against a religion or mocking it with caricatured
images, or in subtle ways like perpetuating
misapprehensions about the faith's doctrine.

But are there other things we should take into
consideration when we as outsiders write fiction that
involves a faith to which we do not belong, no matter
how thoroughally and carefully we research the facts
of that religion? Do we have a special responsibility
to justify our fictional use of a religious tradition
not our own, above and beyond the sense in which every
element in a work of fiction needs to be justified?

For example, in my current short-story project, I'm
seriously looking at the possibility of a Catholic
priest providing some important moral guidance near
the climax of the story, which helps lead my
protagonist to the resolution of the storyline. I feel
confident that I have done enough research to portray
this character accurately as well as sympathetically,
and have several friends who are Catholic and who
would be willing to read the story with an eye to the
accuracy of my portrayal of the padre and any Catholic
dotrine he brings up. But the question comes back --
why a Catholic priest? Why not a minister in the
Stone-Campbell Restoration Movement, the tradition in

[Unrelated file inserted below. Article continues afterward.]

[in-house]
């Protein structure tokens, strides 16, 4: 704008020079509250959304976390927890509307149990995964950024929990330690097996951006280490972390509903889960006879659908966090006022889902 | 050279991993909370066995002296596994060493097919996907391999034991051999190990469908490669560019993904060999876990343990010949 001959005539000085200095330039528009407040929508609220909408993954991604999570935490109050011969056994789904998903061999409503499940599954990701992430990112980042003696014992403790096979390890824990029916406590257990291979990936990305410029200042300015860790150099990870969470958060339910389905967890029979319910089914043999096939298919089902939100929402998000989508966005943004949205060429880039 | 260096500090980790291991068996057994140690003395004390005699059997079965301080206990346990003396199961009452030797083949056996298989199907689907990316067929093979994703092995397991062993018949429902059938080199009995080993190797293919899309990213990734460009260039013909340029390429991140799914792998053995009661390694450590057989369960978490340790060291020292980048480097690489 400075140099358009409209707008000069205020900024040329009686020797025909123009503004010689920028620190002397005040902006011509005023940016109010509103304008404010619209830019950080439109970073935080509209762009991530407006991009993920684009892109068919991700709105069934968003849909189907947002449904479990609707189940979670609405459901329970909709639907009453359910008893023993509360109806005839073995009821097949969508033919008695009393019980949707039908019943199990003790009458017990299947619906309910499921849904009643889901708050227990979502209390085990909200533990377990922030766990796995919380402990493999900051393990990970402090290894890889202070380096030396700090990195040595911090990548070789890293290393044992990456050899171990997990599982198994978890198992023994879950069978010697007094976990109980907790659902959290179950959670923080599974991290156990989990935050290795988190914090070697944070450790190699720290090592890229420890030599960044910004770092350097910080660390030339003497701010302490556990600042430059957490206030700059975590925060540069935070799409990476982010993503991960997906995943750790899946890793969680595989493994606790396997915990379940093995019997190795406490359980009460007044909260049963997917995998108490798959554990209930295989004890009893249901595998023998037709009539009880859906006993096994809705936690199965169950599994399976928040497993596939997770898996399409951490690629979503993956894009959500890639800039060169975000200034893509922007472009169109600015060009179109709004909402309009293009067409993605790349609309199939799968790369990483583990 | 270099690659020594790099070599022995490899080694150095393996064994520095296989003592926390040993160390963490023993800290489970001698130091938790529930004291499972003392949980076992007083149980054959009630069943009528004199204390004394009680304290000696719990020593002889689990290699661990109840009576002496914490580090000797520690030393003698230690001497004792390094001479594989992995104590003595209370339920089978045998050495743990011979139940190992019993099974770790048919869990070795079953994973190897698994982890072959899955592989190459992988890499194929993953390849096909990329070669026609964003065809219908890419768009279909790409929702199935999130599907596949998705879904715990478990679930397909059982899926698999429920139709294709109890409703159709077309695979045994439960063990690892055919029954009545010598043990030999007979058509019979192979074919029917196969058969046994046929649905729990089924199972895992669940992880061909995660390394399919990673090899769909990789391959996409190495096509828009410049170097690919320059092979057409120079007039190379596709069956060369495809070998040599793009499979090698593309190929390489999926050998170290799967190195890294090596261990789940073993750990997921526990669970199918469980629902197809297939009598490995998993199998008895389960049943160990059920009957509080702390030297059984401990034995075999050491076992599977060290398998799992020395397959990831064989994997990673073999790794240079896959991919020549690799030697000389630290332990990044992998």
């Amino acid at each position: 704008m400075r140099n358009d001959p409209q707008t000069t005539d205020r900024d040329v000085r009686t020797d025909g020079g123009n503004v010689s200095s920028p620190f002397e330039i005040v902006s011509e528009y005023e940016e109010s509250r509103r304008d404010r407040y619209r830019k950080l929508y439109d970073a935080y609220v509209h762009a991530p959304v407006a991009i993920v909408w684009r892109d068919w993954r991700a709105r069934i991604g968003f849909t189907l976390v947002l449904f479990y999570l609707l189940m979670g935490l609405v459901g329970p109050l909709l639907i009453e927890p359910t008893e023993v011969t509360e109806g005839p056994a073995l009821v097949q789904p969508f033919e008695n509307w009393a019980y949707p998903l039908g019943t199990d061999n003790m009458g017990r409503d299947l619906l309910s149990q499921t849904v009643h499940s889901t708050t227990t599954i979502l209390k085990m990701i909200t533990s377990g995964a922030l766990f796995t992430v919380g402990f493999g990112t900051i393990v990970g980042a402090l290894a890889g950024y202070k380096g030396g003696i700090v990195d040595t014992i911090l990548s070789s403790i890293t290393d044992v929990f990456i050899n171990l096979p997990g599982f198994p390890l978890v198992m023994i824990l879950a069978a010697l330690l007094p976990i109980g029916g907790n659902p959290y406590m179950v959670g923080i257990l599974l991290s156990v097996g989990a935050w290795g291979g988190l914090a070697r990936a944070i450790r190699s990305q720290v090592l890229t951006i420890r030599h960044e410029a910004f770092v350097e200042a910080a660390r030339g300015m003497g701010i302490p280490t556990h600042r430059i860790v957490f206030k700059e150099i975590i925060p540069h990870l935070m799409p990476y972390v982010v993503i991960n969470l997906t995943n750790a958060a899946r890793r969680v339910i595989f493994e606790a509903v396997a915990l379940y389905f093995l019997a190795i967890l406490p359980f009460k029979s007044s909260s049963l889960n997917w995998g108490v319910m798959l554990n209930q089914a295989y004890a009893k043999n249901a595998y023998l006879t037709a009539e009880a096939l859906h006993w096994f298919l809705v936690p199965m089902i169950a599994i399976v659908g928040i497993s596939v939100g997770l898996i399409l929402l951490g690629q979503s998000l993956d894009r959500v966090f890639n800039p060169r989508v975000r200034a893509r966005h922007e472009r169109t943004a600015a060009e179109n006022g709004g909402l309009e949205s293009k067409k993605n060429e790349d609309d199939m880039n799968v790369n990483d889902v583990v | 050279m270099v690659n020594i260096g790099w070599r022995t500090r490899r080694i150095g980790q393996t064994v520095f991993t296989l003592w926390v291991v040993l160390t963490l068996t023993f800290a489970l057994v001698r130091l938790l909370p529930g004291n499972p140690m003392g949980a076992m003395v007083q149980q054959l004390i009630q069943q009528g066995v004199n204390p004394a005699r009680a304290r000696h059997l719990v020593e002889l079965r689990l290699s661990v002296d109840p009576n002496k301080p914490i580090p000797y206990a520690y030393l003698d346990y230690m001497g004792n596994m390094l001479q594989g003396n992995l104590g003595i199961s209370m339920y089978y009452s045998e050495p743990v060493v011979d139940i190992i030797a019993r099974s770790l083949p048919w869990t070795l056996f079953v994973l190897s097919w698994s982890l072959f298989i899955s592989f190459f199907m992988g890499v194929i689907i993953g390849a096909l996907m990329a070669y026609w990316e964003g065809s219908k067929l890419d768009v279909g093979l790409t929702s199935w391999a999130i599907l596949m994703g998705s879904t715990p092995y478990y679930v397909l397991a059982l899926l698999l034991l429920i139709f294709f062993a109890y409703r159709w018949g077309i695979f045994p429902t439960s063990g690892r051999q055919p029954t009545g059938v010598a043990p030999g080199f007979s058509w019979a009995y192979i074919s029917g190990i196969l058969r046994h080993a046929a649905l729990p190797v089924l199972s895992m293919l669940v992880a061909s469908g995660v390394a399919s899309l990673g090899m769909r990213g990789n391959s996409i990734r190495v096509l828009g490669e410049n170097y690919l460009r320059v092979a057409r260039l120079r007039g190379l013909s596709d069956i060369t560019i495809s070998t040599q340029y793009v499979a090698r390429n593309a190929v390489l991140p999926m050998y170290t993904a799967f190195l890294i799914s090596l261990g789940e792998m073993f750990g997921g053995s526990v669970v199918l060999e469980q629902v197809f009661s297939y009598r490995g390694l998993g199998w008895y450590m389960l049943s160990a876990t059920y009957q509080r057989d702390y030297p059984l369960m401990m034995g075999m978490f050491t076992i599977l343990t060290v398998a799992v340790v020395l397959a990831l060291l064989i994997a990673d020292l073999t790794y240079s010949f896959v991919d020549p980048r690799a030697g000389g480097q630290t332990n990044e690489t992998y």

which I was raised?

Beyond the issues of name recognition (Protestant
denominations are so varied that only the largest and
most prominent are familiar to the average reader),
there is also the advantage of perspective. Namely,
when you look at something from a different or
unfamiliar angle, sometimes you can see elements of it
you'd never noticed it before. Simply because the
padre isn't giving her the same old song and dance,
Vicky will have to listen closely to what he's saying
in a way she wouldn't if it were the minister of
whatever Protestant denomination her family belongs to
-- and thus can obtain insights about the moral
aspects of her situation that might completely pass
her by if she's only politely nodding along to a
message she's heard a dozen times before.

Saturday, August 27, 2005

Entry Points and Short Fiction

It's deceptively simple in appearance, but hard in actual practice. Try to write a short story set in